ATREE, the Bengaluru-based non-profit, identified many new species of wasps and ants found in the Western Ghats and the North East in the last one year
In Karnataka’s Biligiri Rangaswamy Hills (BR Hills), a popular trekking spot, scientists from the Ashoka Trust for Research in Ecology and the Environment have discovered a new species of parasitoid wasp. They are known to inject their eggs into the bodies of other insects, killing their hosts before emerging out. It has been named ‘Trieces irwini’ after an American scientist, Michael Edward Irwin, emeritus professor, University of Illinois, Urbana Champaign, United States. Scientists have recorded the Trieces genus for the first time in a dry deciduous, evergreen and wet forest, suggesting that they can inhabit wet climates, too. Photo: ATREE
BR Hills is also home to ‘Trieces isolatus’, the second Trieces wasp species discovered in the same region. With peculiar features such as a long face and a reduced number of antennal segments, these wasps are pretty different from the other known Trieces species. The researchers identified another species of this genus in Nagaland named ‘Trieces orientalis’. Photo: ATREE
‘Syscia indica’ is an ant that is blind, rare and is coloured reddish-brown. ATREE researchers have recorded the species for the first time in India, naming it, Syscia indica. They belong to the genus Syscia, known to dwell in the Asian and American tropics. These ants take refuge in leaf litter, rotting wood and soil habitats. Photo: ATREE
In Arunachal Pradesh’s Eaglenest Wildlife Sanctuary, ATREE scientists have documented a new species of an ant at an elevation of 1,400 metres above sea level. The species named ‘Parasyscia ganeshaiahi’ has a distinct yellowish-brown colour. They usually nest in decaying logs or under rocks. Parasyscia ganeshaiahi is named after KN Ganeshaiah, an eminent ecologist, thinker and writer. Photo: ATREE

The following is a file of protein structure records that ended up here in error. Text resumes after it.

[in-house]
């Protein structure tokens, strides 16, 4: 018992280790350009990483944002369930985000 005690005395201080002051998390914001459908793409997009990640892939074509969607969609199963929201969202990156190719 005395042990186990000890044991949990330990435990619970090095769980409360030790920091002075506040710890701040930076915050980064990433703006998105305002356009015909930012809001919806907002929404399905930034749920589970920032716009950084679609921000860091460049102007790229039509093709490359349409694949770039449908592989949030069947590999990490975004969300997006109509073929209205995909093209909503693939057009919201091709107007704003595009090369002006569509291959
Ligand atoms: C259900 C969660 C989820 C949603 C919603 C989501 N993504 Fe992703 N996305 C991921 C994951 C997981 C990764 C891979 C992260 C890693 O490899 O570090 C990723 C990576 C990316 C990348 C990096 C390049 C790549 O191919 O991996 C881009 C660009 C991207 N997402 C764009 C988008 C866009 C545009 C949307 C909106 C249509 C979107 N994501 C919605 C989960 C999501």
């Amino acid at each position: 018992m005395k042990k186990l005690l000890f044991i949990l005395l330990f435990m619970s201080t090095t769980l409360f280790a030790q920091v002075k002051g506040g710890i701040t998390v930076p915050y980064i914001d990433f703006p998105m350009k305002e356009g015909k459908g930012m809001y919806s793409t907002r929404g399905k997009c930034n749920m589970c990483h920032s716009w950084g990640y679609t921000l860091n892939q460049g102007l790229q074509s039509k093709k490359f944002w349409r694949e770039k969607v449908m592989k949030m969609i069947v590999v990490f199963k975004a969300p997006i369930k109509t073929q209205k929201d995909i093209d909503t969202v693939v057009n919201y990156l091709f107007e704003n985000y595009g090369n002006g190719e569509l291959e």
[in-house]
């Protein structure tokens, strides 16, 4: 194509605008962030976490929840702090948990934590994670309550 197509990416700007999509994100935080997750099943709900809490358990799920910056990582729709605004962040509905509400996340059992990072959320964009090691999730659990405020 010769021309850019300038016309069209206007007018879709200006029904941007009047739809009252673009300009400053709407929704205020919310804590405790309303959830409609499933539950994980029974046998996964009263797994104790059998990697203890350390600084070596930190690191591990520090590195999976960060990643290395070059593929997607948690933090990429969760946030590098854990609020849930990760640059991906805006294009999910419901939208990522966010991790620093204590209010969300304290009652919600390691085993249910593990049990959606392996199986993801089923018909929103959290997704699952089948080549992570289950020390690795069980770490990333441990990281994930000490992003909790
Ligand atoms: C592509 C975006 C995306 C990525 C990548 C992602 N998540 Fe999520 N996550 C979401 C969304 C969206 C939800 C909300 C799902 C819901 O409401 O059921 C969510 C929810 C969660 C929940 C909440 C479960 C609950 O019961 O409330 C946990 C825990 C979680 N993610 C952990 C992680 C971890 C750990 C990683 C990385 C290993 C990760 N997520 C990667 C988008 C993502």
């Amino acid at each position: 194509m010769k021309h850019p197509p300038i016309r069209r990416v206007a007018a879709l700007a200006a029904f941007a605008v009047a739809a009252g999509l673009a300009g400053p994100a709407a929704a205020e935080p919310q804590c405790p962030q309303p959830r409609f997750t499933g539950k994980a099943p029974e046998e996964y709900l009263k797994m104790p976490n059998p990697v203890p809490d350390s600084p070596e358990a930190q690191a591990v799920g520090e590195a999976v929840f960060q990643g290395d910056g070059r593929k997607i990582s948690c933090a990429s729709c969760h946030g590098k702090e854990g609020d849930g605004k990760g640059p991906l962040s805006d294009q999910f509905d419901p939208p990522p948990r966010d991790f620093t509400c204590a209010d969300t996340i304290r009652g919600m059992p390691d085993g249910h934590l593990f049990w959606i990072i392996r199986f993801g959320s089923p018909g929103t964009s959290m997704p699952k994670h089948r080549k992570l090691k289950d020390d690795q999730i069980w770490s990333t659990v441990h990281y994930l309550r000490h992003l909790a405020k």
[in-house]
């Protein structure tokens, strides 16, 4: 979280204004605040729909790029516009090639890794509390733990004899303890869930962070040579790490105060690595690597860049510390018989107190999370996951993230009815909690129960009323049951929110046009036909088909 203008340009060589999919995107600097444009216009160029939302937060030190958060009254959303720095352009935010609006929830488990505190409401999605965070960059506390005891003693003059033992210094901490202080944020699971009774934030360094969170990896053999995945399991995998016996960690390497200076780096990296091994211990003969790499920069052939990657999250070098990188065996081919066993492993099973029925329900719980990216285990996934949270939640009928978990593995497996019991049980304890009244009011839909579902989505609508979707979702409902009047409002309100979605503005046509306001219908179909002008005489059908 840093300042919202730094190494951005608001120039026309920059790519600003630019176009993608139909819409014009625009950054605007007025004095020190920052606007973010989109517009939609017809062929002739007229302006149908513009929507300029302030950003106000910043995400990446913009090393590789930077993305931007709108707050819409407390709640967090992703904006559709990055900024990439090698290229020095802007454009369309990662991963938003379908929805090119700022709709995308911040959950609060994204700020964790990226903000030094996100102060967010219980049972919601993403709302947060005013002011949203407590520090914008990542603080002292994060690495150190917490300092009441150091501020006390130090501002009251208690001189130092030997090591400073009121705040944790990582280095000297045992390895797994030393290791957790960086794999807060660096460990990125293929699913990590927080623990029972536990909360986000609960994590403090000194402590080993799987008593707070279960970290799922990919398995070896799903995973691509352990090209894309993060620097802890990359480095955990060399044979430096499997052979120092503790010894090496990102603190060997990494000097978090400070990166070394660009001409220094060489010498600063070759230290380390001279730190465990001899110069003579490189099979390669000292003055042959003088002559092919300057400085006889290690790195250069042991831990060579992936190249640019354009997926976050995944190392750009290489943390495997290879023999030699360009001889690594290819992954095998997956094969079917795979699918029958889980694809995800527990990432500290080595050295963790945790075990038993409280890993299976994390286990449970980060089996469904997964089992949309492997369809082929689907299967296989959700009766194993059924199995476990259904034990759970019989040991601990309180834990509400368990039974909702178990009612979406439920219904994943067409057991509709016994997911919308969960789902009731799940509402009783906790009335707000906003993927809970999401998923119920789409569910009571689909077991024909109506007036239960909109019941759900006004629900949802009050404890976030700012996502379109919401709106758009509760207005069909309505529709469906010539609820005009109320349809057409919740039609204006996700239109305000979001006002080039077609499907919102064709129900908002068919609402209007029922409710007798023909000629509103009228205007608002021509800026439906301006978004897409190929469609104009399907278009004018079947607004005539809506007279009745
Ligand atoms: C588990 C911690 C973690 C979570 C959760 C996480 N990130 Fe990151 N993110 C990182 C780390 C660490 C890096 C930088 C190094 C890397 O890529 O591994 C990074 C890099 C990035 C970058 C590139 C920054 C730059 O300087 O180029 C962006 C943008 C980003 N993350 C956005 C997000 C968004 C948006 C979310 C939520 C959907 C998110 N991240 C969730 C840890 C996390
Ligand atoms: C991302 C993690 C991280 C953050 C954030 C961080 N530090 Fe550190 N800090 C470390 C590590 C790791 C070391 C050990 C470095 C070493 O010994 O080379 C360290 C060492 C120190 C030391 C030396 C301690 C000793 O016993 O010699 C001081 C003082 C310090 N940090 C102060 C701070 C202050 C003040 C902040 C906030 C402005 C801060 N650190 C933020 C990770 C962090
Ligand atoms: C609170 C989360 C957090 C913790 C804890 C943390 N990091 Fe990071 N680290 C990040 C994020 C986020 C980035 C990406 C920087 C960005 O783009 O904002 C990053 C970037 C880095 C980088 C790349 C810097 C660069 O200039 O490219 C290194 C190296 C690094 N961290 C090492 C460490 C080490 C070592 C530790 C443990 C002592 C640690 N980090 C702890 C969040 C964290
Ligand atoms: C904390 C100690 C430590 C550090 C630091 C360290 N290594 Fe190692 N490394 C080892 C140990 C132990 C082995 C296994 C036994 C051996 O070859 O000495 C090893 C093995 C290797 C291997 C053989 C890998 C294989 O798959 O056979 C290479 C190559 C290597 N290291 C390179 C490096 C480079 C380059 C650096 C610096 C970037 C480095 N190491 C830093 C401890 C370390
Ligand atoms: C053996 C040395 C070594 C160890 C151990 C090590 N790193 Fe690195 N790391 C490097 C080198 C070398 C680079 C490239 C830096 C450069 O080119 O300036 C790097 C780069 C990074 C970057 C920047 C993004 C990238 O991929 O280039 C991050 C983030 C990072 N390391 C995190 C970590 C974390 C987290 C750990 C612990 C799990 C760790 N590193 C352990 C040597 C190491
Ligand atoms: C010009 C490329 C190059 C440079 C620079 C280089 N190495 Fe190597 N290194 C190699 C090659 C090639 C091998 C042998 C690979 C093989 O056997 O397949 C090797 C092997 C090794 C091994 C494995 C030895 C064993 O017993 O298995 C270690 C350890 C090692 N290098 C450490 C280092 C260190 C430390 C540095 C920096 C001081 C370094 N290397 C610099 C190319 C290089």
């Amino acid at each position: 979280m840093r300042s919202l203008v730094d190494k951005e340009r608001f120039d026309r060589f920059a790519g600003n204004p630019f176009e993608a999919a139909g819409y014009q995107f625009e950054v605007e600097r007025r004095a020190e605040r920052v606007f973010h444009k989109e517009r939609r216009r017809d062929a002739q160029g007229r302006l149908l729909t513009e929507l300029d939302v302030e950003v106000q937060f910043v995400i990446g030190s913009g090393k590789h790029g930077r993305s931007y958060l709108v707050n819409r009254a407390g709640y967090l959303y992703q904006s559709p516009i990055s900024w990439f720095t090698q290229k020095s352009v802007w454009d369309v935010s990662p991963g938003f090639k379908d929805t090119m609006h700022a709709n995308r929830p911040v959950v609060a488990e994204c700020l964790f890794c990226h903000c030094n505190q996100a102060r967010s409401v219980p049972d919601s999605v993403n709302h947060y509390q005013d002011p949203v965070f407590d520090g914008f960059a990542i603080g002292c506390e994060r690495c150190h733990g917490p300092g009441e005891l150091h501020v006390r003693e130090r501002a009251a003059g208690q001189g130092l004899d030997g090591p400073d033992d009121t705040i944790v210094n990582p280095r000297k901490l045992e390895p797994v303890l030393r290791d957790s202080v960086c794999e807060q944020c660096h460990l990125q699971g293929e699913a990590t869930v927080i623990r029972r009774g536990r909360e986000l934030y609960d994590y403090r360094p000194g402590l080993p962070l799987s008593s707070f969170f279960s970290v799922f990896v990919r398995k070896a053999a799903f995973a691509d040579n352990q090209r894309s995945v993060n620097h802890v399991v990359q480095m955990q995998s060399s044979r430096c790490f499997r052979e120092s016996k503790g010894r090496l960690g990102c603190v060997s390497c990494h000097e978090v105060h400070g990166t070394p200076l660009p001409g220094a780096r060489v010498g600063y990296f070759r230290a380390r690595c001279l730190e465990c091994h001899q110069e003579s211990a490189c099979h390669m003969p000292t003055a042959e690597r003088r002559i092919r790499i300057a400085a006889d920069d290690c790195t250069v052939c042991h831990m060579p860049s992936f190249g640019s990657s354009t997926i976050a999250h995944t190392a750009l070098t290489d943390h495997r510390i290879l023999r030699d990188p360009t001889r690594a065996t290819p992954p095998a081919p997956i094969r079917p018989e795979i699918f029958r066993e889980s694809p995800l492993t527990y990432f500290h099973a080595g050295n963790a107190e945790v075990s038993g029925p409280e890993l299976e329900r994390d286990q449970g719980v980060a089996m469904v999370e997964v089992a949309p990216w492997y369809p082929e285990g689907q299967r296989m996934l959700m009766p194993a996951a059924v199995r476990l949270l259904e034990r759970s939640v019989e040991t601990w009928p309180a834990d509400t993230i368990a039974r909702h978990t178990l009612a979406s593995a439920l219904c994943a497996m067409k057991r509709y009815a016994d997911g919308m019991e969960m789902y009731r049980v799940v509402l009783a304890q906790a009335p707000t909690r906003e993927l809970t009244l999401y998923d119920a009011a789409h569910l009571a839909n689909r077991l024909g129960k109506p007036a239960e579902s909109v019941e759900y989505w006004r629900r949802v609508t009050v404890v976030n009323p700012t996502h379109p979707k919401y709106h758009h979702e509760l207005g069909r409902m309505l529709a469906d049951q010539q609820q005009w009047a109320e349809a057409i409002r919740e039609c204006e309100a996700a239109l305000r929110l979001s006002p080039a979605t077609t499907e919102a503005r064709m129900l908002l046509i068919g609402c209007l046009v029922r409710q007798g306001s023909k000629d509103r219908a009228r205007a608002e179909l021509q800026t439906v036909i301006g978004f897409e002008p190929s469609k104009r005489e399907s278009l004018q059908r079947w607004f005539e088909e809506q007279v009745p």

‘Myrmecina bawai’ is a rarely encountered ant that can be found hiding under stones or decaying wood. And recently, scientists discovered it in Mizoram. Myrmecina bawai is named after Kamaljit S Bawa, a renowned evolutionary ecologist and conservation biologist. The species has a yellow-coloured hairy body with a dark tinge. Photo: ATREE
ATREE researchers discovered another species of the genus Myrmecina in Mizoram called ‘Myrmecina reticulata’. The ant gets its name from its appearance. It has a unique reticulate pattern on its abdomen. These ants have small eyes, a hairy body and are blackish-brown in colour. Photo: ATREE
A genus of Braconid wasps is named after ATREE. This genus includes ‘ATREE rajathae’, a new species discovered by the institute in the Kalakkad Mundanthurai Tiger Reserve, located on the eastern side of the Agasthyamala region in the Western Ghats. The species is a parasitoid wasp that keeps crop pests in check. Two other known species, Baeacis improcerus and Baeacis validus, are now classified under the ATREE genus, considering their morphological affinities. Photo: ATREE
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